Here’s why rehabilitation makes best sense for most juvenile crimes

Some voices within the criminal justice system in California and nationally still stridently demand harsh penal outcomes as go-to punishments for juvenile offenders.

Thankfully, though, their insistence that the nation’s youngest defendants be largely treated in the same way as adults is a call that no longer resonates with most people.

Strong empirical evidence — reams of it, produced year after year by respected researchers — flatly indicates the obvious, that children are not adults and are highly amenable in most cases to outcomes that seek to rehabilitate rather than punish.

We certainly know that to be true from decades of deep personal experience at the Alameda County Law Office of John W. Noonan. We note on a relevant page of our website that “we strive to find sentencing alternatives that if found responsible are rehabilitative” in juvenile matters. We know that providing a second chance is far more often a winning proposition for a young offender than is a prison door slammed in his or her face.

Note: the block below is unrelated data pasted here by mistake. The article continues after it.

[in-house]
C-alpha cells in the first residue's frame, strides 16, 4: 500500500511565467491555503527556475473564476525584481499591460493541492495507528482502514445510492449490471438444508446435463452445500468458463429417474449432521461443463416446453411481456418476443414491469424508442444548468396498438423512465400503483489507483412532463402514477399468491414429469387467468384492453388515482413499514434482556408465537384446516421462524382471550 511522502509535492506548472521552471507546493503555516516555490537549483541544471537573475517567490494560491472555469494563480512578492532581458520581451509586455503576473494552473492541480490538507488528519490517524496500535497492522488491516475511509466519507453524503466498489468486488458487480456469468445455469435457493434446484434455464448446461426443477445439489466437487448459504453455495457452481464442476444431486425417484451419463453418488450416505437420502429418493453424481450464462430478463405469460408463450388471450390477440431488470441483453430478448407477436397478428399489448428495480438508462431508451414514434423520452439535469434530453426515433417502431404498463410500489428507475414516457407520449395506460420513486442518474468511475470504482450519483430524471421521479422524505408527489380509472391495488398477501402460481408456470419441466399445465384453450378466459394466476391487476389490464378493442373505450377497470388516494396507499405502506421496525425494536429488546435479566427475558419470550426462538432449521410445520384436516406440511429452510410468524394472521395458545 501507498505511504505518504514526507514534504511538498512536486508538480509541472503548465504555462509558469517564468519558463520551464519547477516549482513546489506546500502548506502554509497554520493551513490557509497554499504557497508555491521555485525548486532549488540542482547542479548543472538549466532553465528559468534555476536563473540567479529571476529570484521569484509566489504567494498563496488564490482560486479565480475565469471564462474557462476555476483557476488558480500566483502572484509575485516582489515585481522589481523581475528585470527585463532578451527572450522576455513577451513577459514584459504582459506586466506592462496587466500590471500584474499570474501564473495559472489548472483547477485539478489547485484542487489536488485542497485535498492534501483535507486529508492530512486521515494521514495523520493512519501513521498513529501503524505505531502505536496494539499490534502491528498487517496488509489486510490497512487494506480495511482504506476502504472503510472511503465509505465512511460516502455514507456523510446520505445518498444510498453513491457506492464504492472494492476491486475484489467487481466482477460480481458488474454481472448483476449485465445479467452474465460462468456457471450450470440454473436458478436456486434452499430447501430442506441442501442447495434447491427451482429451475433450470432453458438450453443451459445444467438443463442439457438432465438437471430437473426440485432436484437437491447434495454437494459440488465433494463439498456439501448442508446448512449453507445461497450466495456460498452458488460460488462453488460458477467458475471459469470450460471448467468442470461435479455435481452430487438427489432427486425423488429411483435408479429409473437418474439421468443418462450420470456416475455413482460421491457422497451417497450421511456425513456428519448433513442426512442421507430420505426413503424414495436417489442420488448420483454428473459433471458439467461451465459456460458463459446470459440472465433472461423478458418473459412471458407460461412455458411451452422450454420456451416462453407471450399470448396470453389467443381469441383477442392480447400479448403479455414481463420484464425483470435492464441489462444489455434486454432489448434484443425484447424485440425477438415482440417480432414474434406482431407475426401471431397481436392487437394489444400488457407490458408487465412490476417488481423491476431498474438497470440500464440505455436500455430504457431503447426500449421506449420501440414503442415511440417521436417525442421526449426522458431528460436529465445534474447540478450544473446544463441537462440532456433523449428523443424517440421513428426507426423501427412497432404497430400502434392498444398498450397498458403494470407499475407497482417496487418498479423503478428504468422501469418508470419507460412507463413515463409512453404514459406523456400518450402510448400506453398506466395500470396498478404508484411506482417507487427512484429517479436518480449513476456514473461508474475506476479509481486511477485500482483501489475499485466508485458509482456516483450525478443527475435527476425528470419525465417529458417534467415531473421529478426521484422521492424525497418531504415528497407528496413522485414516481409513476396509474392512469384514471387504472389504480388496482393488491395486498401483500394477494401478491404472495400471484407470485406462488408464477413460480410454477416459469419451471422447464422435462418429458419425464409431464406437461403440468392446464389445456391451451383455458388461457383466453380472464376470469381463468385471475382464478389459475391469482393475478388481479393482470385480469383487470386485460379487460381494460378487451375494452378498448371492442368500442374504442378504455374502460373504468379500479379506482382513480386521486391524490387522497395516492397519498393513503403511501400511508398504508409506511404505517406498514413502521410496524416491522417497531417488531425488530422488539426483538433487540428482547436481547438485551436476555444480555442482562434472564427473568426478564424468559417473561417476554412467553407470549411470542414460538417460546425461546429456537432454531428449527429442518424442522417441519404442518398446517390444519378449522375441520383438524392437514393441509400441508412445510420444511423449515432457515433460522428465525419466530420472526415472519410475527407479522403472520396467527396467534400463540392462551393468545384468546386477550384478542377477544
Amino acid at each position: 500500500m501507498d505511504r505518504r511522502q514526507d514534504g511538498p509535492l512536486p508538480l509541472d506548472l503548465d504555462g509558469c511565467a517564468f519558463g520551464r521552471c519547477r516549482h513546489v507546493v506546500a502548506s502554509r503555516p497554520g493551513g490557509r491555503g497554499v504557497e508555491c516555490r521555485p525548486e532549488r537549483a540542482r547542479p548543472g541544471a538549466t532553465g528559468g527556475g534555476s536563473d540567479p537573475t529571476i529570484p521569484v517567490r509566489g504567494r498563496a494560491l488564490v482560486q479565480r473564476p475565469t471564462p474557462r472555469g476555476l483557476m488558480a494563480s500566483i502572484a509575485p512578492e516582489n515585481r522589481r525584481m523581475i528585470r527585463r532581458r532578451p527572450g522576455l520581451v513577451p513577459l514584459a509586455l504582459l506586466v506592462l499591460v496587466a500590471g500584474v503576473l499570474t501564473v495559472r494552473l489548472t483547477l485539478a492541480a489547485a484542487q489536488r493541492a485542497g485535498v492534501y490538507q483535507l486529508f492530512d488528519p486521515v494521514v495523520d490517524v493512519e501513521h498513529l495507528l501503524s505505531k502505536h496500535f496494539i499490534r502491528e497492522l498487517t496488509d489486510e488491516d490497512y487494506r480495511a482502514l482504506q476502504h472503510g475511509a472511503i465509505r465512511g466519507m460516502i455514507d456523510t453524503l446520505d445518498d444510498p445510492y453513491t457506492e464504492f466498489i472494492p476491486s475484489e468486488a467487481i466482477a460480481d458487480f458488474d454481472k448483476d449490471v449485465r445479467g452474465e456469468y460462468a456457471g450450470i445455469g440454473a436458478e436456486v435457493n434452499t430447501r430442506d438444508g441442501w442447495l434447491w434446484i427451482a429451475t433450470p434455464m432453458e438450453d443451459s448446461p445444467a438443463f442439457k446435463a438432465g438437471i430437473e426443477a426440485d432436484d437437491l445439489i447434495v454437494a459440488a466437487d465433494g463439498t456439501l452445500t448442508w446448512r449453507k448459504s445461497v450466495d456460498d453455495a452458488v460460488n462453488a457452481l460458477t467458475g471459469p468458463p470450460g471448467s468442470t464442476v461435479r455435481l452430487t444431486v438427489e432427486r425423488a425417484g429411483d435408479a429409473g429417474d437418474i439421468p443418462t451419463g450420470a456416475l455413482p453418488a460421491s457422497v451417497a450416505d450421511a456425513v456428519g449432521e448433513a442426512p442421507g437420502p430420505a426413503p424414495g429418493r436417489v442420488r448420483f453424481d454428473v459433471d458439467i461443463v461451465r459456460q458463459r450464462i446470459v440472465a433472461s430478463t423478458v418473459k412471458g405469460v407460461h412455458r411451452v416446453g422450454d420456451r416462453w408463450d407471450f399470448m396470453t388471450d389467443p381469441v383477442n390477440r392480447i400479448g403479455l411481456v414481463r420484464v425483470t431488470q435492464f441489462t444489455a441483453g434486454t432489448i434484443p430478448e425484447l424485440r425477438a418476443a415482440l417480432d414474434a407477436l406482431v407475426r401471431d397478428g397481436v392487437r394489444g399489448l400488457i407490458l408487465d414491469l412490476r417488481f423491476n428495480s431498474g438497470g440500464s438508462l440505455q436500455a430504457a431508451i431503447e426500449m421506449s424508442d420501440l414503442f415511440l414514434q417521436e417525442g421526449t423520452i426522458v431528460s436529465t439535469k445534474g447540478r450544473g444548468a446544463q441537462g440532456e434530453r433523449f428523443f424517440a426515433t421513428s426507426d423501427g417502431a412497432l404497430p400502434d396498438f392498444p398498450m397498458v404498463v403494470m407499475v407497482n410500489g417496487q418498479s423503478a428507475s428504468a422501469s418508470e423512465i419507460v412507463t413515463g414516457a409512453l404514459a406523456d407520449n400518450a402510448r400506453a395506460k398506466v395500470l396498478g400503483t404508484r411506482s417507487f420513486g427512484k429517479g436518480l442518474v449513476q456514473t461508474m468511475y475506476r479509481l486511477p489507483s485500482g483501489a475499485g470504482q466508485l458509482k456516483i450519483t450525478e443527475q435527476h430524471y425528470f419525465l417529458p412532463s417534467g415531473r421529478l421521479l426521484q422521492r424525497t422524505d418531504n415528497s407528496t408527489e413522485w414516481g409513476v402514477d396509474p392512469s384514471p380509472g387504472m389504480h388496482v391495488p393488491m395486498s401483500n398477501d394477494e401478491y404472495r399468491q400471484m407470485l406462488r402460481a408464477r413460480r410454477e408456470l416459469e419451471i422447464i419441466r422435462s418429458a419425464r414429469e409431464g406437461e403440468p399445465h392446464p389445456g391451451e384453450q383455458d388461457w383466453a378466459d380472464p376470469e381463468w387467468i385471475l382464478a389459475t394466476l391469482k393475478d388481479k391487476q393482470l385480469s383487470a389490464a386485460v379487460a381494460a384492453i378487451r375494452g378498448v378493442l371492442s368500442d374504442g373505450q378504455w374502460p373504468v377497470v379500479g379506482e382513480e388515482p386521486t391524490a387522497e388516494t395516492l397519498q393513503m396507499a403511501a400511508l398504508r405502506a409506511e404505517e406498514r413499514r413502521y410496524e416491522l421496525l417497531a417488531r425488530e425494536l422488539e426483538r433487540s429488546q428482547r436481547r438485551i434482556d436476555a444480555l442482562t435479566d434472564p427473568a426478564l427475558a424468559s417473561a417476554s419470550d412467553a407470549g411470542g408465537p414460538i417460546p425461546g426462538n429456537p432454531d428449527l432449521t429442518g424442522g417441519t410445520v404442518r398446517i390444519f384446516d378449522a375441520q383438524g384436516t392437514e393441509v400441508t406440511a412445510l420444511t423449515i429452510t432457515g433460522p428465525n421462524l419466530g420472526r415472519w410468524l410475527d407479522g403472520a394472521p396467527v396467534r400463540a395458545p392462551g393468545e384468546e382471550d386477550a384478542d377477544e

As we stress above, broad-based evidence staunchly supports that view. A study just released by California’s Center for Juvenile and Criminal Justice reveals that a stress on incarceration for minor defendants stemming from fear that the demographic is problematic is far from justified.

In fact, notes a principal researcher for the justice center, “teenagers and young adults are not a high crime population anymore.”

We certainly know where we stand. That is generally on the side of rehabilitative efforts for young people that provide them with a second chance for social assimilation in a positive way that helps to ensure long-term productivity.

We welcome contacts to the firm to discuss our approach and experience defending young individuals against criminal charges.

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